American Jewish Historical Quarterly
Vol. LXII, No. 2 (December, 1972)
Jews are wont to say that it is difficult to be a Jew. Everything they achieve requires more thought and effort than must be exercised by other peoples. From this interesting volume it appears that the introduction of Jewish studies into American universities is another such instance. More problems are emerging with regard to methods and goals than one is ever likely to encounter in connection with the addition of any other academic discipline to the curriculum of either a graduate or undergraduate school.
The volume consists of a brief introduction by the editor and thirteen papers on the teaching of Judaica in American universities, most of which were presented in September, 1969 at Brandeis University. Among the authors of the papers are many of America’s most respected Jewish scholars. And the range of their concerns is great. They deal with the very meaning of the term, “Jewish Studies”; the manpower needs and the diverse backgrounds of the students who will be interested in the subject; and, above all, with the Jewish existential situation which makes Jewish Studies not only an area for legitimate academic development but also an instrument for Jewish survival. It is this last point that was of greatest interest to this reviewer. More than any other problem with which the book deals, this one pinpoints how different is the matter of introducing Jewish studies to American universities from the introduction of any other subject. The introduction of Hellenistic studies is of little interest even to present day Greeks. Certainly it will not affect Greek politics. But the introduction of Jewish studies is of vital concern to a vibrant Jewish community not only in America but also all over the world.
The leadership of the Association of Jewish Studies, which sponsored the colloquium, has heretofore maintained one stand vis-a-vis the Jewish community. They insist that the American Jewish community should give financial and moral support to the cause but, in order to safeguard the academic integrity of the programs, the American Jewish community shall keep hands off faculty appointments, the subject-matter of the courses, the priorities in course offerings, etc. However, if — as so many of the published essays reveal — the survival of the Jewish community is also a legitimate goal of the program, by what right does one estop the community from expressing its needs and its priorities? In that area it is at least as competent as the cloistered academicians.
In this connection, the brilliant essay of Professor Irving Greenberg is relevant, but the equally brilliant essay of Professor Marshall Sklare is virtually a lamentation. He writes on the unique situation of “Contemporary Jewish Studies” not only vis-a-vis the academic family as a whole but also vis-a-vis what has always been deemed the proper scope of Jewish scholarship. Yet who but the Jewish community will be able to promote the very activities which will result in a highly respected goal of the time-honored academic discipline called philosophy — to “know itself”! And this the Jewish community has a right to achieve.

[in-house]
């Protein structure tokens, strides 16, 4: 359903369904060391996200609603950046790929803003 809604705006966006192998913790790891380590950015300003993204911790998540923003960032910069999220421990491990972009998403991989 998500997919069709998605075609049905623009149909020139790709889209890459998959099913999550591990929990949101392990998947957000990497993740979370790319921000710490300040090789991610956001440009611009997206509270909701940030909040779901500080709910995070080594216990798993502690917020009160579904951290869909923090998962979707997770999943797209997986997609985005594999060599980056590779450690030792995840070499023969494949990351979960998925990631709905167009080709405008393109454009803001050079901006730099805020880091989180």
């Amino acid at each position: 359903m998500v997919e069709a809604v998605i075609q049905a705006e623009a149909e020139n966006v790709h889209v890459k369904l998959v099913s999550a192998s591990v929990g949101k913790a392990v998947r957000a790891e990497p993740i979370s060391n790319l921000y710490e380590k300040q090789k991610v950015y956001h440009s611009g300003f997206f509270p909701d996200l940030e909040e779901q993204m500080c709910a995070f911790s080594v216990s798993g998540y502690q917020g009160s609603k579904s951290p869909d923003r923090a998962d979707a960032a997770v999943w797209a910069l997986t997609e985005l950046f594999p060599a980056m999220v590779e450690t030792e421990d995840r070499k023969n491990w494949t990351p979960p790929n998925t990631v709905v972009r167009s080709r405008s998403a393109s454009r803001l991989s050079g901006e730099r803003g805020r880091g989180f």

The tension of the Jewish scholar himself, as he is ambivalent about his objectivity in scholarly enterprise and his personal loyalty to his ancestral heritage, is beautifully described by Professor Samuel Sandmel. And Professor William Hallo, in his approach to Biblical Studies, is very much aware of what Biblical scholarship can do to the religious commitment of many students who will opt that particular field. To what extent must faculty members be sensitive to the possibility that they will alienate students from, rather than inspire them to, Jewish loyalty? This is a responsibility professors of a new natural or social science hardly have. Here again, we have a unique element associated with the introduction of Jewish studies to American universities. Even Professor Nahum Sarna, in dealing with the same subject, cautions against iconoclasm.
With regard to the teaching of Talmud, it is unfortunate that the prejudices of the Professors of Talmud against the Roshei Yeshiva (teachers of Talmud in Yeshivos) are not only explicit in the essays but also adversely affect their reasoning. Thus, Professor Baruch A. Levine makes a specious distinction between the study of Talmud as a religious and as a secular discipline (p. 52). If your objective is to ascertain what the Halacha demands of you or the community, you are pursuing a religious discipline, but if you want to penetrate the thought world of the Sages without regard to its practical applicability, you are pursuing an academic discipline! If, as a political scientist, I study and teach the duties of public officials and/or citizens, have I thereby become a teacher of religion? Or, if I teach law — its norms and its mandates, do I move from the law school to the seminary? As one who teaches Talmud in a state and city supported university, I am ever mindful of the limitations on me. No matter how enthusiastic I am about my subject, I must not indoctrinate. However, a session in Talmud given by Dr. Joseph B. Soloveichik in a university would be at least as legitimate an intellectual undertaking as any I can conceive. Professors of Jewish studies need not denigrate their own mentors. They admit that they have a long way to go before they can even define their own subject. And they need the Jewish community as the Jewish community needs them. There must be less professional pride and exclusiveness. In working together with all interested people and organizations lies the hope for greatest achievement.
Professor Jick’s volume is a “first fruit” and a very heartwarming one. The experiences of the next few years will yield many more interesting analyses and self-studies. We may be on the threshold of a new era in Jewish scholarship. But we must proceed with humility and as few pre- conceptions as possible.